Outlines: 1. Research Problem. 2. Literature Review. 3. Theoretical Framework. 4. Variables. 5. Hypotheses. 6. Design. 7. Sample. 8. Data Collection. 9. Ethical Considerations. 10. Data Analysis. 11. Discussion and Interpretation of Findings. 12. Application to Nursing Practice.
1. Research Problem * Is the problem identified clearly? * Is it significant--does the researcher provide a good argument for significance? * Is it relevant to nursing/health care?
2. Literature Review: * Is it believable that the author reviewed a sufficient amount of literature? * Is it balanced, presenting literature that supports and that differs from the researcher's position? * Is the review written critically (giving strengths and weaknesses of previous work * Is the review comprised only of primary sources? * Are references current, or a combination of current and classic?
3. Theoretical Framework: * Is a theoretical framework specified? *Does the framework "fit" the problem? Include all relevant variables? *Are concepts (variables) defined clearly from a theoretical point of view? *If no framework is provided, should there be one? *Is it difficult to understand? *Are results interpreted in reference to the theoretical framework? -Note: qualitative research, descriptive studies, and physiologic studies typically will not have a theoretical framework.
4. Variables: * Are the variables in the study appropriate to the problem? * Are the variables relevant to nursing practice? * Are the resources to measure the variables appropriate?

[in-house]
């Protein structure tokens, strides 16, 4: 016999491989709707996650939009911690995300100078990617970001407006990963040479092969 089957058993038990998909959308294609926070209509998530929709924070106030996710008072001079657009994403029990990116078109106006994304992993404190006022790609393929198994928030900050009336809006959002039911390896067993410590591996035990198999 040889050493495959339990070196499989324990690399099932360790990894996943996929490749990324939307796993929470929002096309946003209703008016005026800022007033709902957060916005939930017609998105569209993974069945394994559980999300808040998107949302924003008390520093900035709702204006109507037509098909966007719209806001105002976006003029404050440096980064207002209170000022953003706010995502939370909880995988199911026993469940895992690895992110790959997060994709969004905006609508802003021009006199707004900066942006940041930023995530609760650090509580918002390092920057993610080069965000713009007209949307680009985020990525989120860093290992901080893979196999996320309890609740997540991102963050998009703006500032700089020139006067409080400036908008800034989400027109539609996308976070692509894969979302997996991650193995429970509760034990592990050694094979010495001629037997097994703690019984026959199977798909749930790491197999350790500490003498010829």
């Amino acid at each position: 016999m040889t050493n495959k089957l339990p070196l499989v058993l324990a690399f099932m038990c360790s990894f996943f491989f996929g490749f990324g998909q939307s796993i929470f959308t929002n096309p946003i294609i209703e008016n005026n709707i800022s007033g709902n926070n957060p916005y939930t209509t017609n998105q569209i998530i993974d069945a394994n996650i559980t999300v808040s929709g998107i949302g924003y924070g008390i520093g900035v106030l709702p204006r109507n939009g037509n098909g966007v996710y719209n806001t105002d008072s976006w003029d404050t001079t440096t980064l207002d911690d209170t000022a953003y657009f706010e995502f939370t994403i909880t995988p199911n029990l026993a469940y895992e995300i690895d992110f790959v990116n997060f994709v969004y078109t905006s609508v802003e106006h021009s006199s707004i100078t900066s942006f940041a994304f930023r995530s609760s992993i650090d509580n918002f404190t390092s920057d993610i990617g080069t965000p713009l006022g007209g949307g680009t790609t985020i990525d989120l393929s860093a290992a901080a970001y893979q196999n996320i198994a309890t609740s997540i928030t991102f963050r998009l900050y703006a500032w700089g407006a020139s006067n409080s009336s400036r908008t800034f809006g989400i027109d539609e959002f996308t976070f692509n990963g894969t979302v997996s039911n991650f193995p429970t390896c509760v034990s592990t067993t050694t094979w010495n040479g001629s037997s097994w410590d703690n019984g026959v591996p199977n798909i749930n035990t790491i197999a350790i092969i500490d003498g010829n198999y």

5. Hypotheses: *Are hypotheses stated? If not, does the researcher provide sufficient information to determine what the hypotheses were? *If stated, are the hypotheses clear? Specific? Testable? --Note: qualitative research and many types of descriptive studies do not involve hypotheses.
6. Design (overall): * Is the design specified correctly? *What design was used? * Is the design appropriate to answer the research question? * Did the researcher attempt to control for threats validity?
7. Sample: * Is the sample size adequate? *Is the sample likely to be similar to members of the appropriate population overall? *Are the criteria for including and/or excluding people or items from the sample clear and appropriate?
8. Data Collection: *Are the instruments or other means for data collection described sufficiently and clearly? *Are reliability and validity of instruments addressed? Are these adequate? *Are the data collection methods appropriate? *Could the researcher have affected the results of the study in some way related to the collection of data?
9. Ethical Considerations: *Does the researcher indicate that approval was obtained from appropriate review boards? *Were the rights of human subjects protected (confidentiality, freedom from force)? *Is there any possibility that the subjects might have felt pressured to participate or their responses influenced in some other way?
10. Data Analysis: * Is the process used to analyze data clear? * Were the processes for data analysis appropriate to answer the research question? * Do the results provide an answer to the research question? * If tables are provided, are these clear and understandable?
11. Discussion and Interpretation of Findings: *Does the discussion "fit" with the data? Is it logical based on the data and results presented? *Does the researcher discuss the findings in regard to previous research? *Does the researcher discuss the findings in regard to the theoretical framework? *Does the researcher identify limitations of the study? How do these affect the quality of the study? *Does the researcher discuss implications for practice? Are these appropriate?
12. Application to Nursing Practice: *How similar are the conditions of the study (setting, sample, interventions, etc.) to other practice settings? To your practice setting? *How feasible would it be to make a change in practice based on this research? *Are benefits likely to compensate costs and risks of a change in practice for the patient, family, nurse, and organization?